Fall is perfect time to begin composting

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By Susan Trepagnier, Guest Columnist

Susan Trepagnier is executive director of Keep Jackson County Beautiful.

This week on Facebook a friend said she had heard if you catch a falling leaf on the first day of fall, you would protect yourself from colds during the coming winter. That reminded me Friday, Sept. 23, is the first day of fall and the leaves are falling. It’s time to rake those piles, or not. The aroma of burning leaves and debris will soon permeate the air. We have piles of limbs my husband has picked up all summer. He can barely contain his anticipation of the first day of October and the OK to burn.

Burning the piles of limbs I can live with, well maybe, but it seems a shame to burn leaves that scatter upon our ground. Truth is, I live in the middle of the woods and the leaves protect bare earth and little critters that isn’t covered with well manicured Zoysia, Fescue or just plain old weeds. Many, like me, who live in the country don’t lay sod. In 28 years my yard has seen very little chemical anything applied and the birds tummies are not fatter from scattered grass seed, but from the flower seeds that grow naturally in my yard and those bird feeders that adorn my tree limbs. Our lawnmower runs over the yard every couple weeks cutting “green weeds.”

For those who have grass and leaves to stuff into lawn bags, sending them off for mulching by the county or city, why not start a compost pile? It’s simple and even the pickiest lawn owner can find a corner that isn’t being used in their back yard! You’ll need a compost bin; you’ll find no tech to high tech available at any home fix-it store or add to the adventure and build one. There are plenty plans on the Internet or go no tech and make a pile of leaves for little ones to jump in throughout the fall and then decompose for the flower beds all winter. Remember though if you don’t choose a bin, you’ll let all those wonderful vegetable trimmings go to waste. Loose, they’ll attract those pesky critters such as mice, rabbits and raccoons.

The most compact way to compost is in five-gallon buckets with sealable lids inside the home or on the deck. Focus on kitchen scraps, dry material (soil, sawdust, peat moss and straw). Chop kitchen scraps and mix an equal amount of dry material at least once a week using a trowel or small spade. If too wet, add dry material. Stir thoroughly each time you add materials. When the bucket is half full, let stand 1 to 3 months, mixing it every week or two. Use finished compost in garden or planters as it is produced.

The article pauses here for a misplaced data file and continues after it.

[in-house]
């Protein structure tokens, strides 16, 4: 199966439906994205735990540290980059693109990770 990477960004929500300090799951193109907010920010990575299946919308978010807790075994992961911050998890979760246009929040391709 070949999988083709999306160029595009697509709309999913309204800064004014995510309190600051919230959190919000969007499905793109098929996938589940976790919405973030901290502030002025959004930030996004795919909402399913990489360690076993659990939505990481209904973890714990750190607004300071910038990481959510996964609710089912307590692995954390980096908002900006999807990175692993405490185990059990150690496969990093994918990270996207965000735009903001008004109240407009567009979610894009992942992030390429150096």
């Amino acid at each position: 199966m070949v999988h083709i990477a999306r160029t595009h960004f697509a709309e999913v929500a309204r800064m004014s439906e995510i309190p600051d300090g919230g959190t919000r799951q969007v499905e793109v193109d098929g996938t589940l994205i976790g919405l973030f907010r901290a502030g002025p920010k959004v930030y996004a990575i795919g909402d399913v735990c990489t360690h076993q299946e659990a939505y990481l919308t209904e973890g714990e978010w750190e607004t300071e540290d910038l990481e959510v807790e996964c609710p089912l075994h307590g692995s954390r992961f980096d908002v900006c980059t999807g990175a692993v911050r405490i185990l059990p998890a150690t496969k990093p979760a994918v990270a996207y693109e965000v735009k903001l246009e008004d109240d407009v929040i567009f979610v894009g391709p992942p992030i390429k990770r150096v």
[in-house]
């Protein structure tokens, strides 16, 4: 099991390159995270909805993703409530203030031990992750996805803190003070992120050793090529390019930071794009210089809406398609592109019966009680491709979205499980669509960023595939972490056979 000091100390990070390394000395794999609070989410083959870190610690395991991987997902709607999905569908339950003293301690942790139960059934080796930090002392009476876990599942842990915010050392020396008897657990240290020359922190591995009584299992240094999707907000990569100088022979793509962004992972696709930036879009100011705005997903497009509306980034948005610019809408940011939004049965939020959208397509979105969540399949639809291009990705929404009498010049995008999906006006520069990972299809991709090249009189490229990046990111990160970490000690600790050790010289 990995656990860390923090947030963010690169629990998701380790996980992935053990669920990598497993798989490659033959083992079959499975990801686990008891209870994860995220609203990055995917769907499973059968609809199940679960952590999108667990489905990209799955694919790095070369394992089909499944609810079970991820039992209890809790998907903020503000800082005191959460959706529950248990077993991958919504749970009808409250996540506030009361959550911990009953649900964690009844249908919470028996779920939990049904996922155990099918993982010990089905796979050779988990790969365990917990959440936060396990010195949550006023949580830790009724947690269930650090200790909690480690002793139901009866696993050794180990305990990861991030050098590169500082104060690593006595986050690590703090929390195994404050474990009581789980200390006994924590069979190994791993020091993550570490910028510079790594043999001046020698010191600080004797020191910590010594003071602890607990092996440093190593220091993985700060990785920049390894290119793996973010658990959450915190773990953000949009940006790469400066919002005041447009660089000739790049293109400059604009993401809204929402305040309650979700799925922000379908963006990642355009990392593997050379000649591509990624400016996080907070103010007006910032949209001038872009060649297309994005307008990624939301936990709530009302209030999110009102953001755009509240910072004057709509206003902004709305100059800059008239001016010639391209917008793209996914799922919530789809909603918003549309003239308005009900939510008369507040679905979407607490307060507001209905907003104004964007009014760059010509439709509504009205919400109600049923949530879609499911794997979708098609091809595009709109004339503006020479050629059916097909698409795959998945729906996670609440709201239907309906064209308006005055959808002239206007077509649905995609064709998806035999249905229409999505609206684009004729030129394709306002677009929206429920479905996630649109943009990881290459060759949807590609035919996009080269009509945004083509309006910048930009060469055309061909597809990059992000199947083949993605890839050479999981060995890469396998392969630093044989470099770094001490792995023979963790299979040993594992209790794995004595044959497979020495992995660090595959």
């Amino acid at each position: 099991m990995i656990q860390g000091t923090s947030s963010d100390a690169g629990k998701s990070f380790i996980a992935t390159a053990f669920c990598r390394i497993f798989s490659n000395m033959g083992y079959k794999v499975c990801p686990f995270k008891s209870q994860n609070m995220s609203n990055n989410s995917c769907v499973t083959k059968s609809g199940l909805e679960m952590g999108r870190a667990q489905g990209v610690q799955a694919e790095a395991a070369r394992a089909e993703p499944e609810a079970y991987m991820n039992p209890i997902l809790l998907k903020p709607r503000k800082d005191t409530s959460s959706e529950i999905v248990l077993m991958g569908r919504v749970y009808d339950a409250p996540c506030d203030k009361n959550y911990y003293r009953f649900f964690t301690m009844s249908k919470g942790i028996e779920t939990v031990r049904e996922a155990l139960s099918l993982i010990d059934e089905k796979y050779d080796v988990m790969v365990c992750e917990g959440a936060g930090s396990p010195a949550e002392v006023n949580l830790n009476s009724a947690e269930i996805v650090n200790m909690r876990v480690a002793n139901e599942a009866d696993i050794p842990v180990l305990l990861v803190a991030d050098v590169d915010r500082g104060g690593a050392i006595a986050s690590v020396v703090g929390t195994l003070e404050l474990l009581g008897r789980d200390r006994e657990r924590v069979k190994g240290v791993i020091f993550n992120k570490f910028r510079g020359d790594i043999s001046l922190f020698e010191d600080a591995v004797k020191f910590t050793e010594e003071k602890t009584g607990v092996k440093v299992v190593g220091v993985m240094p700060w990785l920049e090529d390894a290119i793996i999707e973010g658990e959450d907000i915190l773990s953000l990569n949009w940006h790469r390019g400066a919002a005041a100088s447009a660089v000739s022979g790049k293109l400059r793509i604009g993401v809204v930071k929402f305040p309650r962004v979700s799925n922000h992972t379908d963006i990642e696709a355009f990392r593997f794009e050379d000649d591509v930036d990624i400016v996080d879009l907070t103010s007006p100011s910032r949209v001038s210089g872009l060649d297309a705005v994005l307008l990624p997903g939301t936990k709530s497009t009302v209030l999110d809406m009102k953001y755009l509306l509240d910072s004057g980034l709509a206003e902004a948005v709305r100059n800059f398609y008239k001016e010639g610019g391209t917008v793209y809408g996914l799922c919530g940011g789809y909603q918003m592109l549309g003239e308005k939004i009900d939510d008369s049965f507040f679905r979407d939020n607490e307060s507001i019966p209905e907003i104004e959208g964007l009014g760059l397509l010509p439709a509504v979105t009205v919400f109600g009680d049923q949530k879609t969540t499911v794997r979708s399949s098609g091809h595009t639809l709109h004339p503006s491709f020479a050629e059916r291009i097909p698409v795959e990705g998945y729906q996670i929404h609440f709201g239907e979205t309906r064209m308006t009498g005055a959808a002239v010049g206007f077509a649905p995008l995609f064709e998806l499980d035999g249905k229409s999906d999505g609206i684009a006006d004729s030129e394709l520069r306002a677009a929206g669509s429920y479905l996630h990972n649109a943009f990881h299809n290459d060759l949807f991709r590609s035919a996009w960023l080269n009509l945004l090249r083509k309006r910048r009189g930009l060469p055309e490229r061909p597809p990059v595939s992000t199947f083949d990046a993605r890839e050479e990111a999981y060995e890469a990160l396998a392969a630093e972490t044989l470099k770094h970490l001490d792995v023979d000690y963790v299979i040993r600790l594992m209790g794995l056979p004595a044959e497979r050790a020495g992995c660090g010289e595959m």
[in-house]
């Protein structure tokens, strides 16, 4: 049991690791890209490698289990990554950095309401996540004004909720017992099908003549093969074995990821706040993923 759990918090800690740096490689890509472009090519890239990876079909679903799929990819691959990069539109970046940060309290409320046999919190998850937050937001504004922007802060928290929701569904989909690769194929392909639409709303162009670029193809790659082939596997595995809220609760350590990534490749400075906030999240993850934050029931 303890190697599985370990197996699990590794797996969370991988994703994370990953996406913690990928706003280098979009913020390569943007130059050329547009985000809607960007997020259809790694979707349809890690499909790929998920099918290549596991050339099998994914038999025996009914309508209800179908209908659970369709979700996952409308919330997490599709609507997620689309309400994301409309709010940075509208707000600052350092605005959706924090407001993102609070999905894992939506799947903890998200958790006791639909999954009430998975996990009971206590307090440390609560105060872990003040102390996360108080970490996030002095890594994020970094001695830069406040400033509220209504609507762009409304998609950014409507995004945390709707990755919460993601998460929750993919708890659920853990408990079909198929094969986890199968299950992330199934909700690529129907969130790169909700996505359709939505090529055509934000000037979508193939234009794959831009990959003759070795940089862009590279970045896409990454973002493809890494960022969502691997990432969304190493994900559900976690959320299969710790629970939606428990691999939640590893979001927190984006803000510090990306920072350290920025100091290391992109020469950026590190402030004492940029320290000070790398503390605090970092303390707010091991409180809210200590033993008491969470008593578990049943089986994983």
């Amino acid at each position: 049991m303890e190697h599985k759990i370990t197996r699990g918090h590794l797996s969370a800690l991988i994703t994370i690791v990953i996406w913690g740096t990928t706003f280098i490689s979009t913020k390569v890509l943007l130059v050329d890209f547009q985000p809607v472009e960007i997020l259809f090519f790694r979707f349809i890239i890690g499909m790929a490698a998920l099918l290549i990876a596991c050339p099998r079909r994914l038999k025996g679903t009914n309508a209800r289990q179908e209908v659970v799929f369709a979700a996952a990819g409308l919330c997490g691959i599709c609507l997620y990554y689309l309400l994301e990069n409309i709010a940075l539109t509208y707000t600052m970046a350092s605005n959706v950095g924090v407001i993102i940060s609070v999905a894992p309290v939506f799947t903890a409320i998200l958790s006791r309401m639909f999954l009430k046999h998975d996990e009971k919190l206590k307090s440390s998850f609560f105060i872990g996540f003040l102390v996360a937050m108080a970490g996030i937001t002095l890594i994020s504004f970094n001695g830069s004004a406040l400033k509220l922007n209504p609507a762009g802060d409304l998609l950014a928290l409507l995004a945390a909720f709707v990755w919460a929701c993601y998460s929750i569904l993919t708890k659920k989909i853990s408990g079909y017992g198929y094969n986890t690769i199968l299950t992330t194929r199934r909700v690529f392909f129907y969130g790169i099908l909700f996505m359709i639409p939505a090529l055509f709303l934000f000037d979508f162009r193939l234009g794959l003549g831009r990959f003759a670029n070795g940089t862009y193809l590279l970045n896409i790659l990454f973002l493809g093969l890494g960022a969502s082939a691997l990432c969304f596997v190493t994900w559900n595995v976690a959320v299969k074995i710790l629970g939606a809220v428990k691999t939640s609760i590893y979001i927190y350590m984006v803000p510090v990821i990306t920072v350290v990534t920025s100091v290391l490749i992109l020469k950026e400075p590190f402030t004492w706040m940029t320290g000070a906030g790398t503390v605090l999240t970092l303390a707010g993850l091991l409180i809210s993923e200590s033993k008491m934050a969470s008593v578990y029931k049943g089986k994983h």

The basic compost recipe allows bugs, fungi, bacteria and worms in your yard or worm box to do most of the composting for you. Chop your compostables including grass clippings, leaves, shrub prunings, flower seeds, sawdust, hair, fruit and vegetable scraps, coffee grounds and tea bags, egg shells and small amounts of uncoated paper. The more you chop, the faster the decomposition process takes place.

Then mix two-thirds dry brown material (leaves, straw, shredded wood) with one-third moist, green materials for a balance of nutrients, air and water. Add water as you build your pile and maintain its moisture level so your pile is as damp as a wrung out sponge. Proper moisture is essential for organisms to break down organic materials into compost.

The fastest way to compost is to build a “hot” heap, hoop or bin which requires frequent turning of the pile to get plenty of oxygen to the organisms that are hard at work, breaking down the materials and creating heat. You’ll need yard trimmings, fruit and vegetable trimmings and water as needed. Layer and mix fresh green with dry brown materials alternately until you have at least a cubic yard (3-foot x 3-foot x 3-foot) pile.

Keep pile as moist as that wrung-out sponge. Cover the pile with a sheet of plastic, a piece of carpet or a 1-inch layer of soil. Then turn the pile one to three times a week to give it the air it needs for fast composting. Compost is ready to use when the materials are reduced to a dark, rich humus. Sift and use undecomposed material to start a new pile. The compost should be ready in 1 to 3 months.

Susan Trepagnier is executive director of Keep Jackson County Beautiful. The KJCB board will sponsor an Oct. 8 Fall into Recycling event from 8 a.m. to noon at the Jackson County Transfer Station/Landfill at 100 Landfill Drive in Jefferson. Call KJCB at 706-708-7198.